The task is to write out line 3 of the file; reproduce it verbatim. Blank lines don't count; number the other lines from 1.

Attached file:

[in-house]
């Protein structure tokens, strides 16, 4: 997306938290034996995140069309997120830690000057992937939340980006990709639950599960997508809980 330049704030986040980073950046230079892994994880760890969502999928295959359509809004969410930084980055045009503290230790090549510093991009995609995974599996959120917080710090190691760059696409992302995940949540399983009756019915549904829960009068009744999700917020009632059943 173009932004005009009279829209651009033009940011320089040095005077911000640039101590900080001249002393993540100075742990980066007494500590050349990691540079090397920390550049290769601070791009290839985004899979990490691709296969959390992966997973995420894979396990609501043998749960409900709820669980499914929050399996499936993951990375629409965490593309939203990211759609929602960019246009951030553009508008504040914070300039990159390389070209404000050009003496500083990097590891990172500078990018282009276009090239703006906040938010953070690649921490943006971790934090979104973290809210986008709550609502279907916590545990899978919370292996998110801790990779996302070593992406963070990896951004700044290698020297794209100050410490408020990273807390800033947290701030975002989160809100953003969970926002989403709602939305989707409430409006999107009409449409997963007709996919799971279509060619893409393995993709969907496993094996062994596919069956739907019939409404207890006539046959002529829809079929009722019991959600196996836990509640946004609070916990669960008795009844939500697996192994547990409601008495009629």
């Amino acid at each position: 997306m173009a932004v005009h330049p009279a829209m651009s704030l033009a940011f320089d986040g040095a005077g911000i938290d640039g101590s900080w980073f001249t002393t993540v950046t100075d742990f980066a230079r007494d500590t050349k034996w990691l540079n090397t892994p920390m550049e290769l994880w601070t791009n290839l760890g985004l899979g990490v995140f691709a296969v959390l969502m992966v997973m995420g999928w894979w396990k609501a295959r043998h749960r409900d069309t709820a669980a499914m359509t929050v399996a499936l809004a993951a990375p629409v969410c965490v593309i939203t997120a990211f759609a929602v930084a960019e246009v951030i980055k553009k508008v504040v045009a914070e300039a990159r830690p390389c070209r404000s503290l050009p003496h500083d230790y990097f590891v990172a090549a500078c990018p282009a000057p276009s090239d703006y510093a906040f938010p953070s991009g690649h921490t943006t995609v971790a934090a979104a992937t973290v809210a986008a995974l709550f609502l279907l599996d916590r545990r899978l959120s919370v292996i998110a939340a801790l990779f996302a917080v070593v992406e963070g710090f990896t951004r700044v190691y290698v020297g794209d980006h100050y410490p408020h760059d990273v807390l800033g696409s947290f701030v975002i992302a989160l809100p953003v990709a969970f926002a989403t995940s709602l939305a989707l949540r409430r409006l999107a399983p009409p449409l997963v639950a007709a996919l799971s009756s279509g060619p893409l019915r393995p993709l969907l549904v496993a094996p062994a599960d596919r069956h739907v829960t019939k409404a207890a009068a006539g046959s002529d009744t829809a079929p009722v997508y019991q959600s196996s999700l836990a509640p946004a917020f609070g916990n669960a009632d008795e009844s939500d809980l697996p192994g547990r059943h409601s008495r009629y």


């Amino acid at each position: 997306m173009a932004v005009h330049p009279a829209m651009s704030l033009a940011f320089d986040g040095a005077g911000i938290d640039g101590s900080w980073f001249t002393t993540v950046t100075d742990f980066a230079r007494d500590t050349k034996w990691l540079n090397t892994p920390m550049e290769l994880w601070t791009n290839l760890g985004l899979g990490v995140f691709a296969v959390l969502m992966v997973m995420g999928w894979w396990k609501a295959r043998h749960r409900d069309t709820a669980a499914m359509t929050v399996a499936l809004a993951a990375p629409v969410c965490v593309i939203t997120a990211f759609a929602v930084a960019e246009v951030i980055k553009k508008v504040v045009a914070e300039a990159r830690p390389c070209r404000s503290l050009p003496h500083d230790y990097f590891v990172a090549a500078c990018p282009a000057p276009s090239d703006y510093a906040f938010p953070s991009g690649h921490t943006t995609v971790a934090a979104a992937t973290v809210a986008a995974l709550f609502l279907l599996d916590r545990r899978l959120s919370v292996i998110a939340a801790l990779f996302a917080v070593v992406e963070g710090f990896t951004r700044v190691y290698v020297g794209d980006h100050y410490p408020h760059d990273v807390l800033g696409s947290f701030v975002i992302a989160l809100p953003v990709a969970f926002a989403t995940s709602l939305a989707l949540r409430r409006l999107a399983p009409p449409l997963v639950a007709a996919l799971s009756s279509g060619p893409l019915r393995p993709l969907l549904v496993a094996p062994a599960d596919r069956h739907v829960t019939k409404a207890a009068a006539g046959s002529d009744t829809a079929p009722v997508y019991q959600s196996s999700l836990a509640p946004a917020f609070g916990n669960a009632d008795e009844s939500d809980l697996p192994g547990r059943h409601s008495r009629y």